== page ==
Plans to demolish one of the oldest apartment buildings in downtown Vancouver and replace it with a 49-storey tower are moving forward with a new design and a development permit application.
Wesgroup Properties has applied for a DP to demolish the Georgian Towers building, which originally opened as apartments in 1959, then was converted into a hotel, and finally back into apartments as it is today.
The new tower, designed by Yamamoto Architecture, has seen a design update from when it was in the rezoning stage. It now features 3D panels on the façade, and a redesigned corner plaza at West Georgia and Nicola.
Plans still call for a mix of rental apartments (162 units) and strata condominiums (135 units). There’s no requirement in the West End Plan for Wesgroup to replace the existing rental apartment units on the site.
A mid-block connection is proposed through the site to separate it from the adjacent “George” strata condominium tower at 1420 West Georgia Street. Adjacent to that mid-block connection will be a re-creation of the original “Welcome to Friendly Vancouver” sign that once was painted on the east wall of the small retail portion of the building.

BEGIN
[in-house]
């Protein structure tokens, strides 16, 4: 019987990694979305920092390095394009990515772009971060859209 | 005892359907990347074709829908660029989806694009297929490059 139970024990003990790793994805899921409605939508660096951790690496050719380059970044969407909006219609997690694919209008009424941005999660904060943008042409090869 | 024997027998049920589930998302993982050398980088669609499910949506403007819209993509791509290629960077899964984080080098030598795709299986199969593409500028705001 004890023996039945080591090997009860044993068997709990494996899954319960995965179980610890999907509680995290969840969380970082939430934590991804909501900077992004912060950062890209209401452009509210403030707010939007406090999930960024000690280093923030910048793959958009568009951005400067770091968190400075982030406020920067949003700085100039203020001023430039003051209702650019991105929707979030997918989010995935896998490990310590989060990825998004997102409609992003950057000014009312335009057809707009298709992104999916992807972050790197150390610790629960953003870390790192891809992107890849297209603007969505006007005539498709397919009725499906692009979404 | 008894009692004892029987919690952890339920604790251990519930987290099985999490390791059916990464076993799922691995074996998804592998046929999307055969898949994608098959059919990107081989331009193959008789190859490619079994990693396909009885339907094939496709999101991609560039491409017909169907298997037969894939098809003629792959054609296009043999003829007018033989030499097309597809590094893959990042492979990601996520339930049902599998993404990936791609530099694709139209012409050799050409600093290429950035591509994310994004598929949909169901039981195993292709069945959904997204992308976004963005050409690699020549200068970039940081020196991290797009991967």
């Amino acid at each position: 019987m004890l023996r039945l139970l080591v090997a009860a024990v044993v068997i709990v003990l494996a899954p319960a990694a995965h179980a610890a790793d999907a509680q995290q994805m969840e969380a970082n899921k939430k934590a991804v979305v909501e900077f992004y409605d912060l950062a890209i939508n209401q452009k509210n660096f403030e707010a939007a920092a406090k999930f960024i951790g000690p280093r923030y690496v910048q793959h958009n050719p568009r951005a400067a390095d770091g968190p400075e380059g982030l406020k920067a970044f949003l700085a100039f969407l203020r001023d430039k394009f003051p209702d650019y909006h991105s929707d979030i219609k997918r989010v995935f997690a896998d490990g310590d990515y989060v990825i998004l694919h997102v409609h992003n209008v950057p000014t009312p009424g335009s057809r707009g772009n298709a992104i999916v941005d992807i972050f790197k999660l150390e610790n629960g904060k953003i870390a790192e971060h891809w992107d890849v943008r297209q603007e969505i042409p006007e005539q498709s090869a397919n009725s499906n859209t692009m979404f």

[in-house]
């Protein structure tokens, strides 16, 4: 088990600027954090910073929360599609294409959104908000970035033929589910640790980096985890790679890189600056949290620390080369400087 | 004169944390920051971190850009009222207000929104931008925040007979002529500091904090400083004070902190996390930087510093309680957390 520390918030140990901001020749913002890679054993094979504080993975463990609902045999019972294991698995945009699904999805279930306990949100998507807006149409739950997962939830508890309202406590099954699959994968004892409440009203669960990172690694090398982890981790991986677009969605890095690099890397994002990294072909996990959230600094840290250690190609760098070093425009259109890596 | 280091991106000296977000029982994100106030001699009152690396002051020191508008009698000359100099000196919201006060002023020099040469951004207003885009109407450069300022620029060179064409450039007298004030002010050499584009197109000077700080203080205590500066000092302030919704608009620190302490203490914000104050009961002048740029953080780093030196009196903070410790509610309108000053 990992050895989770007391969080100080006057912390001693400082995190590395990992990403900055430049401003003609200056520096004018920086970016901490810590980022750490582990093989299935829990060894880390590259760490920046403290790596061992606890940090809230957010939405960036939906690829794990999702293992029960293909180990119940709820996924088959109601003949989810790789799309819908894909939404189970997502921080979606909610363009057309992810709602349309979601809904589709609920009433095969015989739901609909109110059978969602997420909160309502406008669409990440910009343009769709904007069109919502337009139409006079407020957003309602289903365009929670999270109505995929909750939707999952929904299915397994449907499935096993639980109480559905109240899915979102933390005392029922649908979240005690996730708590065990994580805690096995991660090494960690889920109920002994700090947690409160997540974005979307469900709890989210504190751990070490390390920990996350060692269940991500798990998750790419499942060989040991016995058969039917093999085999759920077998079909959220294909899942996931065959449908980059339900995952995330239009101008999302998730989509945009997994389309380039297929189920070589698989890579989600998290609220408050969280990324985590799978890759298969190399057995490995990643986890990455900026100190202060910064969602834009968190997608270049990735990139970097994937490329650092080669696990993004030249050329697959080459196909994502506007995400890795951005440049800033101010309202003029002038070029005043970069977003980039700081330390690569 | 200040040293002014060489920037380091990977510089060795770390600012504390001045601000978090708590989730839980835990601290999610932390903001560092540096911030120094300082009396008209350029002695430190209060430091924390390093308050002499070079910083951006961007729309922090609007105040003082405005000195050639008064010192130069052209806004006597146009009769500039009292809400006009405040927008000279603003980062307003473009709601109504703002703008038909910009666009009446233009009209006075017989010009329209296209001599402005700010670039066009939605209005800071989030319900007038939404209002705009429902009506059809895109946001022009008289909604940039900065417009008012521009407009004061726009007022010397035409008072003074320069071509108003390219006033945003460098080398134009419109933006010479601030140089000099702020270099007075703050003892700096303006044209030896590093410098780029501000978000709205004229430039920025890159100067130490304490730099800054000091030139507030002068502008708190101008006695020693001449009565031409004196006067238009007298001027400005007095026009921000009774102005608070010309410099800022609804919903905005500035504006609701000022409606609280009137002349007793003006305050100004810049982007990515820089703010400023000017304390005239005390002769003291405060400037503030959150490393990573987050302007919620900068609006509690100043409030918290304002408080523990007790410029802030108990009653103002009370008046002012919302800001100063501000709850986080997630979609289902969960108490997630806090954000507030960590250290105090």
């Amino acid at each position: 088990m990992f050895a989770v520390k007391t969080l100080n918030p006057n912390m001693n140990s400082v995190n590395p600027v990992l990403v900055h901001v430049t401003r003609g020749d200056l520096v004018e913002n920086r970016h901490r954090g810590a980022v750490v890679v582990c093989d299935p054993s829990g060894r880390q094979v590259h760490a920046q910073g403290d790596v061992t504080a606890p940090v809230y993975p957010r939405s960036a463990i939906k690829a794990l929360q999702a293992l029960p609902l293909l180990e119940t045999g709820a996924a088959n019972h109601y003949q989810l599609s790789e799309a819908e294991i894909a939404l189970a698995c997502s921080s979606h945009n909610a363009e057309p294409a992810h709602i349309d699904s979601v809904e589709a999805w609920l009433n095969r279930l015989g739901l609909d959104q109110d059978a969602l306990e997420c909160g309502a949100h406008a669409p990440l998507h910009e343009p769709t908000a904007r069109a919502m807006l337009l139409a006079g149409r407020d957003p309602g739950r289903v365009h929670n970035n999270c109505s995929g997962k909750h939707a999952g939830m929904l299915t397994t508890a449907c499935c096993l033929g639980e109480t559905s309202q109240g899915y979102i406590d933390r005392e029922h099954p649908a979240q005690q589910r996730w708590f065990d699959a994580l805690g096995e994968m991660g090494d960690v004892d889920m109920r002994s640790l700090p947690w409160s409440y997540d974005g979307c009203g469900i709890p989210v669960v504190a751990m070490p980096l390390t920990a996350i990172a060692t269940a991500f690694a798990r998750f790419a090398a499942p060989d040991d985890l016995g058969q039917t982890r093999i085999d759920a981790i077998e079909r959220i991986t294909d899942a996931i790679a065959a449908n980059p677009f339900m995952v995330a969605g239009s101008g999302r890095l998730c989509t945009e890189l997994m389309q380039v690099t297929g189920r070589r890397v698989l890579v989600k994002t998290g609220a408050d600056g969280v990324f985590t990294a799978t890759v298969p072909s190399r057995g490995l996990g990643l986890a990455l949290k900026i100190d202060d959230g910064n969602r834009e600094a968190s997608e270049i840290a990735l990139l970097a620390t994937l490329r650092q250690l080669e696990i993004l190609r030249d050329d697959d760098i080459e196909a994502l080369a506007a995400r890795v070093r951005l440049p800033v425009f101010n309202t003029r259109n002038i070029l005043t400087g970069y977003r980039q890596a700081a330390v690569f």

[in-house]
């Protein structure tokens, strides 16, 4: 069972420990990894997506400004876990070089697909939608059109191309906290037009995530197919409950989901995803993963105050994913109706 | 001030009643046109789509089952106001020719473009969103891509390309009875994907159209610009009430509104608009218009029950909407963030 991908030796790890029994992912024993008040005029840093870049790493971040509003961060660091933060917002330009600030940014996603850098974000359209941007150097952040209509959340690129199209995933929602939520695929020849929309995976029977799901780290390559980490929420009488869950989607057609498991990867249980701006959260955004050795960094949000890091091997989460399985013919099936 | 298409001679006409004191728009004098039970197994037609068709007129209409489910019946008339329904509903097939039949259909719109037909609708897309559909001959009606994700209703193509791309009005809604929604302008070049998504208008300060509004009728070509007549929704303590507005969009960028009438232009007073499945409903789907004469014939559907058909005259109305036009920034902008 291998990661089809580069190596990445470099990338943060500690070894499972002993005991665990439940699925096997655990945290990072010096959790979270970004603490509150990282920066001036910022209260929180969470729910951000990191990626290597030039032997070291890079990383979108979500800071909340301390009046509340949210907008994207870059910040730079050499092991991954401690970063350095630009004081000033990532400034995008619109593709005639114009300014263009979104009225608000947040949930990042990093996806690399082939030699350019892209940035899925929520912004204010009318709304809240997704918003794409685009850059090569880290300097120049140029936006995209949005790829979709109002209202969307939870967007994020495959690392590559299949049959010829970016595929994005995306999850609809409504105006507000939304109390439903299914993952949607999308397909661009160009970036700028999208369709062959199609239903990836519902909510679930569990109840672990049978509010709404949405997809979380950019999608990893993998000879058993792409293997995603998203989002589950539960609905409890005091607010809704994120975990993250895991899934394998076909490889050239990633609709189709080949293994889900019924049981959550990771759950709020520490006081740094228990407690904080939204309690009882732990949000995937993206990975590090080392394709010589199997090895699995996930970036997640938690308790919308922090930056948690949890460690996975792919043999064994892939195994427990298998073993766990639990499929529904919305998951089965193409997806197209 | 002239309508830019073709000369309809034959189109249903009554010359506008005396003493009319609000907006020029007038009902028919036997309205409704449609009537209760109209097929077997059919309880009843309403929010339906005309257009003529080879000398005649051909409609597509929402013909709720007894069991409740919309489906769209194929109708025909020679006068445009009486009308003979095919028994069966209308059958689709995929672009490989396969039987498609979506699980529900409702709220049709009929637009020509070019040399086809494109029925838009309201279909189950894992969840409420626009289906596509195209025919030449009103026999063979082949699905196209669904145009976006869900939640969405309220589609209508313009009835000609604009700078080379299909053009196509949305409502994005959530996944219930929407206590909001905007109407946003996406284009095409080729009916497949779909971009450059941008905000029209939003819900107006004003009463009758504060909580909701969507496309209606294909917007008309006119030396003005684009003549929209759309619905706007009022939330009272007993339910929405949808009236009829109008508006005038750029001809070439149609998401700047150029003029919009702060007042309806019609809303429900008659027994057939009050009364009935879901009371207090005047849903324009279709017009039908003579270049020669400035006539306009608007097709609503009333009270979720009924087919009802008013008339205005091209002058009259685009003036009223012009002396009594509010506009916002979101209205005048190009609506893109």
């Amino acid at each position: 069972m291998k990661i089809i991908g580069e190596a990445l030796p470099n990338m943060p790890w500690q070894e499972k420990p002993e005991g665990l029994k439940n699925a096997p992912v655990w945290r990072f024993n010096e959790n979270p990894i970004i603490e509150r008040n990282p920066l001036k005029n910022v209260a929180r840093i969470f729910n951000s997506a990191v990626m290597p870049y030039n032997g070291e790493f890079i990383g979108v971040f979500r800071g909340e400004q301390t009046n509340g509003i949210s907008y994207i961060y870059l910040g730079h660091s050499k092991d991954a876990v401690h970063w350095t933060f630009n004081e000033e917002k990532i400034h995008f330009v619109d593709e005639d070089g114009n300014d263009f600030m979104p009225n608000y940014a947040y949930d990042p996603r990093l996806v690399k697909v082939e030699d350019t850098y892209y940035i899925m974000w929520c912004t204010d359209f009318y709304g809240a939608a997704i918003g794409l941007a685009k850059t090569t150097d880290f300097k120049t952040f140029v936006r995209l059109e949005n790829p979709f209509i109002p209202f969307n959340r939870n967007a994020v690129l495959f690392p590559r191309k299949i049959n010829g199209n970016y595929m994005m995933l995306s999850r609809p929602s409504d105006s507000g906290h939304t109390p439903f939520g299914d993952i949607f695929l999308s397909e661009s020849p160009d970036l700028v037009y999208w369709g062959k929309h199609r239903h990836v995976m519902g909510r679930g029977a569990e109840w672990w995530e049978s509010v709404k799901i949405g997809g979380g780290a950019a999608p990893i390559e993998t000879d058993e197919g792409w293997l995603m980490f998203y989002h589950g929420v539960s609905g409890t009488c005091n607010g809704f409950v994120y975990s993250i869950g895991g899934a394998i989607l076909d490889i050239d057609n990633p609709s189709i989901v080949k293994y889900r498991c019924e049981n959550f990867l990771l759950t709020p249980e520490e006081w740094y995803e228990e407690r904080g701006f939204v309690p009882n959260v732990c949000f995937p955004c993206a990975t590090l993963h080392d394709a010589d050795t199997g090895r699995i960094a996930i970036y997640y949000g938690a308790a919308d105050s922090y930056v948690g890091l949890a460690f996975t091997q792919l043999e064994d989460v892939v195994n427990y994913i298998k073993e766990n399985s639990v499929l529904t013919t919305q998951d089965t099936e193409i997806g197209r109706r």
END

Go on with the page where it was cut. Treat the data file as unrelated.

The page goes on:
The new tower will have several amenity spaces for residents, including a mid-tower amenity space inspired by a bird nest, burrowed into a tree. It will be located at the height of the existing Georgian Towers building and include an outdoor bar and lounge space, and an indoor dining room and kitchen.
The tower will clad in 3D panels from Keith Panel Systems, which the architects hope will give the tower a unique character.
At the corner of West Georgia and Nicola streets will be a large, covered outdoor public space, adjacent to one of two retail units, which the developer hopes will become a restaurant or cafe.
The site allows for buildings up to 500′, but they must offer a high standard of design quality, as well as public benefits. The surrounding blocks are home to a flurry of development proposals and towers already under construction, many of them designed by world-renowned architects including Kengo Kuma (Alberni by Kuma) and Büro Ole Scheeren (1515 Alberni), a reality not lost on Vancouver-based Yamamoto Architecture.
“When we began the project, it was important for us to determine the principals that would guide the design. We are very fortunate that Wesgroup entrusted us with the design, given that the ‘design excellence’ outlined in the High Buildings Policy has often been shorthand for ‘foreign architect’. This project is deeply rooted in its place, initiated by a local developer, and designed by a local architect.”
The project will include 235 parking stalls over seven levels of underground parking.